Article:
It’s been around a week since I first read an article about a new balm that claims to calm down the symptoms of autism and ASD. It’s been dubbed a miracle cure by some, a magic therapy which calms and even reverses the symptoms and even dispels some of the neurological sensitivities ASD bring with them.
I’ll be completely honest with you, I’m a cynic, and it’s in my nature to root our Science behind the claims. I know, being a mother of a boy with an ASD that he is very sensitive. Both to taste, smells and auditory phenomenon. Could this be the magic wand that parents like me have been waiting for?
I fear that the answer is most definitely no.
This is not by far the first product to offer a quick fix, or a miracle cure, but gone is the age of the wonderful travelling medic, who would sell you opium or cocaine to quell pain and curb moods, we are far more reasonable in this day and age, and base our decisions on modern medicine, and trust these products have been thoroughly tested for side-effects on a large proportion of people.
The first clue was that the article appeared not on a health site, but on Yahoo Finance. Finance. Yes indeed.
Noxo, the company behind the wondrous balm are after all trying to sell shares. Am I sounding even more cynical?
I went on a search for the hard science behind the balm. Creator Dr Ruth Pinney explains:
“NOXO Autism Aid™ was created to help “tone down” the perception of smells by the brain as well as affect behavior through the nose by helping the autistic individual to modulate their behaviour and by providing a scent that is calming to the emotional centres of their brains.”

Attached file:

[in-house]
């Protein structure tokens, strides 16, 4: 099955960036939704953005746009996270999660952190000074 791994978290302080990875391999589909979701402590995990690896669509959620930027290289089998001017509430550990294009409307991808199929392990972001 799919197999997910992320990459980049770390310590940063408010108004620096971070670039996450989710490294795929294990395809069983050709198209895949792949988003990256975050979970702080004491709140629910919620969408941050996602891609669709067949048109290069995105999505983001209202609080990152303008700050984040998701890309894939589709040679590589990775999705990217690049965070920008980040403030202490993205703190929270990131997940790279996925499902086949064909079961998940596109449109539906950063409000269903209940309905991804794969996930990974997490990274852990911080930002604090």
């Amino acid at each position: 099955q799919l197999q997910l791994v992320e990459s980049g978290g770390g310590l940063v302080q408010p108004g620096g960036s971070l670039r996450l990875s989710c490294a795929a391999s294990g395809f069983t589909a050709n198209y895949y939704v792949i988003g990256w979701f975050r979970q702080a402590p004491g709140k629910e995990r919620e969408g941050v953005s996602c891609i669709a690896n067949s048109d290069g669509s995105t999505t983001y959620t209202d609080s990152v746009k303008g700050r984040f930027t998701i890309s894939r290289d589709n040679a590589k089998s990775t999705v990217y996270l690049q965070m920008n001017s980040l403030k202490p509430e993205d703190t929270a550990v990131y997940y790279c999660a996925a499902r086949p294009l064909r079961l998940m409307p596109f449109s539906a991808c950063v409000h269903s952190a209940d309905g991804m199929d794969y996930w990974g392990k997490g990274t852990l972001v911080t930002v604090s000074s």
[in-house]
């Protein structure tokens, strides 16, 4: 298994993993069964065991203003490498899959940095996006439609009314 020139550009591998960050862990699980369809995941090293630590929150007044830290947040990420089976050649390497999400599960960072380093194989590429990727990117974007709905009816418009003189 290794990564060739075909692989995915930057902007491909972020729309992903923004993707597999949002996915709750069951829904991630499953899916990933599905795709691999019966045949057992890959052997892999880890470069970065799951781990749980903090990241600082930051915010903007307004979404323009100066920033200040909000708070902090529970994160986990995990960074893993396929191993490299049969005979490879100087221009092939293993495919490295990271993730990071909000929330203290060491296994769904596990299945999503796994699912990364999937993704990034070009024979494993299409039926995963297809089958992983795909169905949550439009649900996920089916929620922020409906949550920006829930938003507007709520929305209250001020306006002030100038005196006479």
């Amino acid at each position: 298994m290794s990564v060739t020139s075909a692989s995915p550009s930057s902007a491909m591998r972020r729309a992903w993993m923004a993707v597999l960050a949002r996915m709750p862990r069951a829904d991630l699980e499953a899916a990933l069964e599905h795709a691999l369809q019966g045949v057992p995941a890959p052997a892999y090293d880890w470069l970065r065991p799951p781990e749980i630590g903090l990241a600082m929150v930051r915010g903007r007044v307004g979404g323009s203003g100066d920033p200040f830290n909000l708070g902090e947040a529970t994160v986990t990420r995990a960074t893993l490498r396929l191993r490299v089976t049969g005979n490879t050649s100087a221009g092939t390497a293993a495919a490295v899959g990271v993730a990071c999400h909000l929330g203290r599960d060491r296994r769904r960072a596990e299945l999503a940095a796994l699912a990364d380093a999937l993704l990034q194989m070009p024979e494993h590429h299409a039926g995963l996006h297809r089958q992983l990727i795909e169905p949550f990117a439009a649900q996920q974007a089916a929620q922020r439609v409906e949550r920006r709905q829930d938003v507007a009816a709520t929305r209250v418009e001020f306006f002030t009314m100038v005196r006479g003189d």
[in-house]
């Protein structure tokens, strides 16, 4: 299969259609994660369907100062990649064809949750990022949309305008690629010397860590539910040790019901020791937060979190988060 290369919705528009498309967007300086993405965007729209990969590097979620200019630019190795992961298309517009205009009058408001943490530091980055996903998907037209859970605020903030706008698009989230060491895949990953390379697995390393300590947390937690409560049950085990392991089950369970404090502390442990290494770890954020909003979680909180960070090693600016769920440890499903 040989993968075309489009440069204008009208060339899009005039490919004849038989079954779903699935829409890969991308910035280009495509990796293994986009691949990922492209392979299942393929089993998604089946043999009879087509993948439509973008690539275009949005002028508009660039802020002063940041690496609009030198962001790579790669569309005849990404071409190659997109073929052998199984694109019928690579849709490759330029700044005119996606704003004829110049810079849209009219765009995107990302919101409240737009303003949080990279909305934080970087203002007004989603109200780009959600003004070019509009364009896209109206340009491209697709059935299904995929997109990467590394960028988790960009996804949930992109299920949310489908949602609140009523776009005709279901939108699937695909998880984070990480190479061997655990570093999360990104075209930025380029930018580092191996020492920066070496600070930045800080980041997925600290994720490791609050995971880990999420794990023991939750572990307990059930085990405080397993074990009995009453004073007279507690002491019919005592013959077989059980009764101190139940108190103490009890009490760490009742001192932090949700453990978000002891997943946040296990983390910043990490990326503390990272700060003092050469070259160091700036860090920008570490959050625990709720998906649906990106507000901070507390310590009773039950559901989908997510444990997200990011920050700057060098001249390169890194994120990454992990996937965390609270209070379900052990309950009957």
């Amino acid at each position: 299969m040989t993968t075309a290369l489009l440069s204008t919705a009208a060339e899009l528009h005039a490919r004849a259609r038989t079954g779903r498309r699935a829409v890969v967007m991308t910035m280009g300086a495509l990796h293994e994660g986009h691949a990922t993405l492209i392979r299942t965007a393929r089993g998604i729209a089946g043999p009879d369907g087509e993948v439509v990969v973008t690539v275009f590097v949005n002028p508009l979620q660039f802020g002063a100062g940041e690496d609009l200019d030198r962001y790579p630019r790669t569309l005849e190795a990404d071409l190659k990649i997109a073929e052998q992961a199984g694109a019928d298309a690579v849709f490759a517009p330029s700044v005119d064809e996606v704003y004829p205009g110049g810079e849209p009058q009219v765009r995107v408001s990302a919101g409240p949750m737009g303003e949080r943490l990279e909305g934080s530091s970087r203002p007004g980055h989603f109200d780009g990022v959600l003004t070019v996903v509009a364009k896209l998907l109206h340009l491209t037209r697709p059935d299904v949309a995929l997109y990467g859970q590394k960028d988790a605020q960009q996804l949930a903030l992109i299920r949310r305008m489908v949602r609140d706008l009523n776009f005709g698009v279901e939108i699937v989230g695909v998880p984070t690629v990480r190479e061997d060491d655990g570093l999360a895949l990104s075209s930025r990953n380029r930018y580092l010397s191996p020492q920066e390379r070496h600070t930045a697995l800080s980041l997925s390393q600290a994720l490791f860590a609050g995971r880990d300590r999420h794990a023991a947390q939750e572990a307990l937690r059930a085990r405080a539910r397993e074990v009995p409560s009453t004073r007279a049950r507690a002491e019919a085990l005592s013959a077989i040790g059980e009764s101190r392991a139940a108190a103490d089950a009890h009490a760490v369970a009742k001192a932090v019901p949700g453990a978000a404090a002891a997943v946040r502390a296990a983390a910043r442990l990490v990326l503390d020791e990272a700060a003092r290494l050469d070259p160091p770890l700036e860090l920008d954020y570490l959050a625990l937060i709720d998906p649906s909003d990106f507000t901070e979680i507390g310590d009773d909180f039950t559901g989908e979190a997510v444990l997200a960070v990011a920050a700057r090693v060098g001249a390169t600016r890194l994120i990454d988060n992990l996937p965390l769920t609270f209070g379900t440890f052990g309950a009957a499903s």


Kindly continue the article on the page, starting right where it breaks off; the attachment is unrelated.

In layman’s terms, the cream contains chemicals which desensitize chemical receptors in the brain. So imagine, peeling onions. The onion no longer makes your eyes weep, you will no longer smell the onion, nor will you be able to taste it. So what’s the point in peeling it?
The paper, which you can read here, then goes on to explain the biology of olfaction, or how the brain makes sense of the sense of smell, and how smells have an inherent effect on brain function, and which part of the brain it affects.
It does not however, explain how the phytochemicals (basically human manufactured chemicals) affect the brain by calming and desensitising the brain to smells.
I am aware of the work of 1950’s psychologist Walpole, and his desensitisation therapy, but having read the theory behind, it takes months to retrain a brain, can it be done by using a cream?
The brain “re-training” takes place over a few weeks of using the cream, and claims have been made that the effect is a dramatic one, leading to calming, fewer tantrums, less trauma on the parent and the child.
The paper cites the work of leading psychologist Simon Baron Cohen, but, unfortunately provides the interested reader with results of a test group, or even the fact if this was successfully trialed on a number of children diagnosed with Autism and ASD.
As a parent this scares me, that what has dubbed itself as a “simple solution” to calm down the symptoms of Autism. My son takes medication, which sometimes I don’t agree with. Would it be fair of me to desensitize him against something else without any concrete evidence to support if this really works?
No, it wouldn’t.
One of the main problems is that no one knows what causes Autism. There are many rumours, much research out there as to where the root causes lie. Personally I’m a fan of the deletion and genetic research that is ongoing at the moment. All we can do as parents is make an informed decision.
And unfortunately, while corporations are out to make a swift buck in a booming micro climate like life sciences, occasionally, just occasionally, we’ll get these “miracle cures”, and it’s up to us to take the reigns and do our homework.
Does it work? I don’t know, but I don’t intend on using it on my boy not with the lack of testing, and very little scientific evidence to prove that it is nothing but a desensitizing cream. What concerns me the most is that there are parents out there, with the means to buy this product, looking for a quick fix, and that the information is not “out there” for them to make an informed decision.